I am setting up for a launch meeting at work (it's OK, I don't work for NASA but we're very excited about some Big Lottery funding we have recently been awarded) and my phone rings.

"Hello, it's Jake's school.  He's had a bit of an accident..."

I squeak, "Oh god, no!  What's happened?" Everyone turns to look at me, their panic-stricken faces mirroring mine.  Every single scenario runs through my head in about two seconds flat.

"He's OK but he was messing about in the corridor and a door has hit him in the head."

I do an eyeroll and all my colleagues heave a sigh of relief.  They realise that it's probably not as serious as I first imagined.

The school secretary continues.  "He says he is all right and wants to go back to class but with a head injury [emphasis on the words 'head injury'] we have to ring the parents."

I quickly assess the situation.  I am fifteen miles away, I know Kev is probably not at home and Michael will still be in bed.  I have to rally the troops and work out whether school is panicking unnecessarily or not.  It probably doesn't help because I am a bit lax when it comes to dealing with Jake injuring himself as he tends to throw himself  headlong into life.

"Can you make him sit down for a short while?  His ADHD will mean that he's hyped up and he will want to go back into class to brag to his mates!  I'll ring round and send someone down to pick him up."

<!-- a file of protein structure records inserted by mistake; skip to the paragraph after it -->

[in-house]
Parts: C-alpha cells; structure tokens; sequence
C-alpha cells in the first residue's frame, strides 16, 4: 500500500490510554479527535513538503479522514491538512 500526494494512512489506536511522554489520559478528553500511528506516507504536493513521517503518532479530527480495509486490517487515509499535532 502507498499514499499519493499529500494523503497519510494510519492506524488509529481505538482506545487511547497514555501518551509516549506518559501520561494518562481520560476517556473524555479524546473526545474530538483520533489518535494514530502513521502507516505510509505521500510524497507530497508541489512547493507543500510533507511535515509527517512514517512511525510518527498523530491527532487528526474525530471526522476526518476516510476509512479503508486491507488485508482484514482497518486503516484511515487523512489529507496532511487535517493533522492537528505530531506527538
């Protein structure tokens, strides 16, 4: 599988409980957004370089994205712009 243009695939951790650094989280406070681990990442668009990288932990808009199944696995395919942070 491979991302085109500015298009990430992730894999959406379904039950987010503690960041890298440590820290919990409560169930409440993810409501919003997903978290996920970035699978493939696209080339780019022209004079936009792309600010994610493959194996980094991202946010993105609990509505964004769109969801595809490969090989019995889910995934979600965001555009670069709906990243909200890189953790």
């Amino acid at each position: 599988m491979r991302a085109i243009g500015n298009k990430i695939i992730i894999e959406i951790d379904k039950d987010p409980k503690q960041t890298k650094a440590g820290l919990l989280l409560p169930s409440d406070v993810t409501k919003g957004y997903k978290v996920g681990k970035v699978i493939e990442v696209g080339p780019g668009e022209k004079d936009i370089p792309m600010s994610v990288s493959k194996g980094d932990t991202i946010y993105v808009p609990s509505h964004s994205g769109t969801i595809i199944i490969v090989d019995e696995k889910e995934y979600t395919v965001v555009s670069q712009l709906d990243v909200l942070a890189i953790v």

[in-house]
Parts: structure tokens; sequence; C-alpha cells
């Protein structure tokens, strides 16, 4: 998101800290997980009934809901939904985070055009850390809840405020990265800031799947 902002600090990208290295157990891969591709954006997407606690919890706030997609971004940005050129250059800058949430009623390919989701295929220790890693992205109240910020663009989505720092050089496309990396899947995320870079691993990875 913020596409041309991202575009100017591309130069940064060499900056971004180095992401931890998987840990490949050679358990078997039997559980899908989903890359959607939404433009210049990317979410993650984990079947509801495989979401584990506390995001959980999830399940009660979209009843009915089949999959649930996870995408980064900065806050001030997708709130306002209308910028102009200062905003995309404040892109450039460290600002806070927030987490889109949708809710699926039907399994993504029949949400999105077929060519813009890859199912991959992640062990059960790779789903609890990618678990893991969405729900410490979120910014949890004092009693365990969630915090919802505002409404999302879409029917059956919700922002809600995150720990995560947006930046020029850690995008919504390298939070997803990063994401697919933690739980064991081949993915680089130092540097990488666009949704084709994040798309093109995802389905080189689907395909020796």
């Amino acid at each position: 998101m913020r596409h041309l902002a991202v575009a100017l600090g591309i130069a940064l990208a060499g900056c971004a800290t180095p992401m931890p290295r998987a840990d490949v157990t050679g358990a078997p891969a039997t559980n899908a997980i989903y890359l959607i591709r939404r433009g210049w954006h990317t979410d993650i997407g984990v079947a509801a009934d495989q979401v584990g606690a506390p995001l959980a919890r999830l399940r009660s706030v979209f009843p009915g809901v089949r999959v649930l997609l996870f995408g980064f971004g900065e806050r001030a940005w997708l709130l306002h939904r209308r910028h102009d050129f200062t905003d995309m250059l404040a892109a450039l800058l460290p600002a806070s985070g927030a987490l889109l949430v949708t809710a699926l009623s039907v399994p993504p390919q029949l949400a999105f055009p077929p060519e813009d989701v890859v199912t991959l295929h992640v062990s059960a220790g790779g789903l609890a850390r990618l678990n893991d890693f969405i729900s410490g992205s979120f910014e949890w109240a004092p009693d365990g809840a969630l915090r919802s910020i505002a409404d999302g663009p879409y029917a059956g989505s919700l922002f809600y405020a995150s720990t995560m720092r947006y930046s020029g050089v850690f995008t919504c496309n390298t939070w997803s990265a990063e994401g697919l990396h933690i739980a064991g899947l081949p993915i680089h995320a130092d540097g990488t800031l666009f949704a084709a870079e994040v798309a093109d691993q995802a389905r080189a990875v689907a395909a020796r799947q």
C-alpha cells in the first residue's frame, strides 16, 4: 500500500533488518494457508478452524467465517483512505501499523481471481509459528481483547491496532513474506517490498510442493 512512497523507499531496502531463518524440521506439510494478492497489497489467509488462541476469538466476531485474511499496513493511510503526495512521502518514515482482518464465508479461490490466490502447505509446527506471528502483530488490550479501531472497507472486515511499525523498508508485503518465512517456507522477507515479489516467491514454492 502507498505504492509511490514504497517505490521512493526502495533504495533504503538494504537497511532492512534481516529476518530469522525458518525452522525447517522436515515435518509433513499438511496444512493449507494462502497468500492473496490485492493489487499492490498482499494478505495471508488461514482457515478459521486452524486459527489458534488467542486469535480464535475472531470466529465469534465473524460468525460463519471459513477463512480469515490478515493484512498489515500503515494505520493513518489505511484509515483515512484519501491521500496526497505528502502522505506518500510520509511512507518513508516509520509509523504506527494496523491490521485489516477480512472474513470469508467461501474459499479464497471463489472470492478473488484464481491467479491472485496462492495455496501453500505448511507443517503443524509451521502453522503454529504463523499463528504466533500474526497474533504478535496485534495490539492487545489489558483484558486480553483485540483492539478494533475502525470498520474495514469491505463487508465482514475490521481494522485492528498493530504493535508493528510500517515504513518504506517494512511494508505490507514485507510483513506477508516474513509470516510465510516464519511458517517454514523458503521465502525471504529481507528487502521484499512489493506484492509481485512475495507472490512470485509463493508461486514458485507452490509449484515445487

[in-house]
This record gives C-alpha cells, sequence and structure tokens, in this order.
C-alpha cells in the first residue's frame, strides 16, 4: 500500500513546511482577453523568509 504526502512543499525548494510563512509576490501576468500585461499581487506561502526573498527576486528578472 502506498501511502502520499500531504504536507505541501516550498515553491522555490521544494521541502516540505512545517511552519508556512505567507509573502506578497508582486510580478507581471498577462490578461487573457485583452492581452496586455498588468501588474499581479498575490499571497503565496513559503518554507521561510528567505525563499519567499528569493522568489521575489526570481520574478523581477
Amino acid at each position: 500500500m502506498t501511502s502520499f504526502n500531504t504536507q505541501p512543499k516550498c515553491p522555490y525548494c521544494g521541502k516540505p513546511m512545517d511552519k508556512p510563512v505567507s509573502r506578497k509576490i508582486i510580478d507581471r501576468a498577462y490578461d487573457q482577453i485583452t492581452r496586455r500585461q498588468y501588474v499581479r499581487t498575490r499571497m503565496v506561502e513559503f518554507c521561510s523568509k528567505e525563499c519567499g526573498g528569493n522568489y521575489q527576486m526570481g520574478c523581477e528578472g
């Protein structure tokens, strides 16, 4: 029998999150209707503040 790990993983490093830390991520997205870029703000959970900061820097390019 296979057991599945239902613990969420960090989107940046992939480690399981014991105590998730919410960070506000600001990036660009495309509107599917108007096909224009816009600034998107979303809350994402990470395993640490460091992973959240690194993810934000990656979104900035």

The school secretary agrees to ring me back if the situation changes drastically at any point in the next half hour. She means well but she is always a little over-dramatic.

I ring Kev's phone; it's switched off.  Just as I am about to ring Michael's phone my own phone rings again.  It's the school secretary.

"Jake has a headache now," she says, with a worrying tone to her voice.  I ask to speak to Jake and he tells me a tale of boy pranks in the school corridor ending with his friend kicking the door just as he was walking towards it.  He sounds weary.

I ring Michael's phone; he answers and passes the phone to his Dad.

"School phoned.  Can you go and pick Jake up?  He's banged his head and it needs checking out."  Kev says he will go straight down to the school.  "Text me when you've picked him up.  I need to know how bad it is.  I'm going into the meeting now but I can come home if he needs to go to hospital."

I'm starting to panic a bit now.  This is the only part of being a full time working mum that I hate.  The not knowing what is going on and not being in control.

A short while later, my phone vibrates.  I look at the text.  RING ME  screams the text from Kev.  Oh shit!  What now? So, I ring home and listen to a story about some mail that has come today.  When Kev pauses I ask, "How's Jake...?" and I hold my breath.

When he got to school the school secretary had reiterated the information about a headache and handed him the obligatory "bump on head" letter.  Kev had asked, "Is it a FIFA12 headache or a C.O.D. headache?"

Jake giggled as he collected his coat and bag.

The bump is hardly noticeable.  Not even a proper bruise to show off.